11
Most People are not “Optimists” or “Pessimists” Rather, they make decisions to avoid perceived Personal Risk zThe Rule of Thumb is “Never Risk more than you can afford to lose” Thus, real-life decision makers only want to know three things: 1. What’s the probability this will turn out okay? 2. If it goes bad, how bad could it get? 3. What can I do to affect the outcome?

12
Real life decision makers consider the potential for blame and punishment (Fear is a great motivator.) zThis Strategy is called “Minimax Regret” because the selection is made by considering the worst thing that could happen in each alternative and avoiding those that have the worst possible consequences yFor each possible state in the future consider how much criticism you could get from your boss. This is called “regret”. yConsider the worst thing that could happen for each alternative. yAvoid alternatives that have large potential regrets yPick the alternative with the lowest worst regret. For example, let’s look at another case, and look at potential for regrets (blame) for each state of demand, depending on which size plant we built.

13
Decision Strategies under Uncertainty—Minimax Regret Not knowing the probability of success for specific products, should we build small, medium or large? For each possible future demand state, fill in how much criticism you would get for having built each size plant. For example, If in the future demand is low, a small plant would give the best possible return, so there would be 0 regret. On the other hand, if you had a medium-size plant, your boss might criticize you for only making $7 M instead of $10 M. The regret would be $3M. After filling in the 3 values for each demand, click the button to check your calculations for each alternative, then click the button for the one you would choose based on this approach. Regrets selectMax Regret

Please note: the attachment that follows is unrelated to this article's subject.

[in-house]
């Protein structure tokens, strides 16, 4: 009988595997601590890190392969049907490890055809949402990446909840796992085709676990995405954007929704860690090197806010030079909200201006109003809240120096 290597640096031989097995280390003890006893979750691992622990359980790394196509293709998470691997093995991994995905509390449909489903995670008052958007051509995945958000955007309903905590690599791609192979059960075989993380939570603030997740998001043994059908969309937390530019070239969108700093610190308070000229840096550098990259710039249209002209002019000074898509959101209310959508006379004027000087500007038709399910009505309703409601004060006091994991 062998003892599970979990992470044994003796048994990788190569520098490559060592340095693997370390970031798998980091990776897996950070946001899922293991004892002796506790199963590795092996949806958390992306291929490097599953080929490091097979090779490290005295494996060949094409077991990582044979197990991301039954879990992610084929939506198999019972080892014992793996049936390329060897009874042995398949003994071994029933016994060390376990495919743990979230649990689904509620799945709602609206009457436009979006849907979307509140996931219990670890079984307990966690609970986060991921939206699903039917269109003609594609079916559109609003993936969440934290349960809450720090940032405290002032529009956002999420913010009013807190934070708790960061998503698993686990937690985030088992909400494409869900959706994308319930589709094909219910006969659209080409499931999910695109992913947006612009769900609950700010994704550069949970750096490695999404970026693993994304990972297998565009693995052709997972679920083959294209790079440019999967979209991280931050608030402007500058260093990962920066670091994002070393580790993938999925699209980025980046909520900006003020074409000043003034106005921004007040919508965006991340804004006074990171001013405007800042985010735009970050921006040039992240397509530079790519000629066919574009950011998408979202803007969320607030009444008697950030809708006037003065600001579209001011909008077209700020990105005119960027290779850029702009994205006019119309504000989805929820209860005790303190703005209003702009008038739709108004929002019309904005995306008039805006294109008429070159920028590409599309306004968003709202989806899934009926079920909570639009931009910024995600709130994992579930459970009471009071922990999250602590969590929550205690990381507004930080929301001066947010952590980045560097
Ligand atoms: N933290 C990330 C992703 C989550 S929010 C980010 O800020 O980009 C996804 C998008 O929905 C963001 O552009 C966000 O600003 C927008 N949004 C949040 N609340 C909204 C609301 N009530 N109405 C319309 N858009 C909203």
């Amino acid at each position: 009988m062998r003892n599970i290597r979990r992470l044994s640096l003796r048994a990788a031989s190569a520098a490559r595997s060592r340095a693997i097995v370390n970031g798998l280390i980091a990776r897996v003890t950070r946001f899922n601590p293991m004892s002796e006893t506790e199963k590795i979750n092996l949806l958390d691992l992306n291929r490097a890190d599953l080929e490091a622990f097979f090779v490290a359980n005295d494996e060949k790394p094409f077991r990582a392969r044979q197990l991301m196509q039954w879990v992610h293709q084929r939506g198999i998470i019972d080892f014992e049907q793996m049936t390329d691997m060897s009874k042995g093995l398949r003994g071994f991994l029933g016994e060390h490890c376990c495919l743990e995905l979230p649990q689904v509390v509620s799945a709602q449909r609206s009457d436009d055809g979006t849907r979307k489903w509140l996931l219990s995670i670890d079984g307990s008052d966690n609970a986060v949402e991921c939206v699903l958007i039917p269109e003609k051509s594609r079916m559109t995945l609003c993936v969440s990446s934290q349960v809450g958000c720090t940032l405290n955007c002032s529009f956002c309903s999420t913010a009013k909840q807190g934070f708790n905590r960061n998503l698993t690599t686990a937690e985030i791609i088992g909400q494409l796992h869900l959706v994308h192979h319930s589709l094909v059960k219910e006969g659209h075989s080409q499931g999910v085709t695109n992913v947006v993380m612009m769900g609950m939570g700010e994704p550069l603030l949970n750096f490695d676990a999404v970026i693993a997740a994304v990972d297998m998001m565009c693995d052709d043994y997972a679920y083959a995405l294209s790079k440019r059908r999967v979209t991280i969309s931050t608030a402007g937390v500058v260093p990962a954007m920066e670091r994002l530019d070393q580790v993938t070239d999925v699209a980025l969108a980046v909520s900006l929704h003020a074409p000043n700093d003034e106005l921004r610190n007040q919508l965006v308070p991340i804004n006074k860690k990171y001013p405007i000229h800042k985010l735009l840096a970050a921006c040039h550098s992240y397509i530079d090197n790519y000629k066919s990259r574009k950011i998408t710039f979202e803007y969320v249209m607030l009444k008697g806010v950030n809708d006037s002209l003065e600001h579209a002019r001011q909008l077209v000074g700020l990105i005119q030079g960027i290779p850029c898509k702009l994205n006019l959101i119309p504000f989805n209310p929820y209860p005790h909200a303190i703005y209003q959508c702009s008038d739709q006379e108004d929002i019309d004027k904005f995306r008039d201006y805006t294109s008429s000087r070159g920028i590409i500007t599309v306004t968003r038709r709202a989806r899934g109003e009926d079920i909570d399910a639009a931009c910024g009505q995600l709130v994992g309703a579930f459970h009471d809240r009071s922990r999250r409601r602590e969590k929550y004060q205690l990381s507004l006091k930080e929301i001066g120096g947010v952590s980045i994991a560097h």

14
Decision Strategies under Risk--Calculation of expected Monetary Values for the Small Medium and large strategies EMV Suppose we knew ahead of time what the demand would be in a specific case? Could we do better than consistently building medium? Marketing people reviewed history and estimated Probabilities of the levels of demand for this type of product. We can’t tell for each individual case what will happen, but knowing probabilities allows us to project an average or expected return for a consistent strategy of building small, medium, or large size plants. The expected return is a weighted average of the returns under different demands or “states of nature”. This weighted average is called an “Expected Monetary Value” or EMV, and the goal in this case is to pick the strategy with the Maximum EMV Max EMV

15
Decision Strategies under Risk--Calculation of expected Monetary Value When we have perfect information ahead of time Max EMV, when we have risk, or only know overall probabilities gives the best result for the large size plant in this case. Having perfect information ahead of time for each individual decision would allow us to know with certainty what the best size plant would be. This allows us to pursue a specific strategy rather than a consistent general strategy. If We knew ahead of time that demand would be low, what size plant would we build and how much would we make? How about if we knew, this time, time would be moderate? What would we do in high demand? Expected Value of Perfect Information (EVPI) is the difference between EMV with the information(certainty) and EMV with only probabilities (risk) EVPI =

Similar presentations

© 2017 SlidePlayer.com Inc.

All rights reserved.

Ads by Google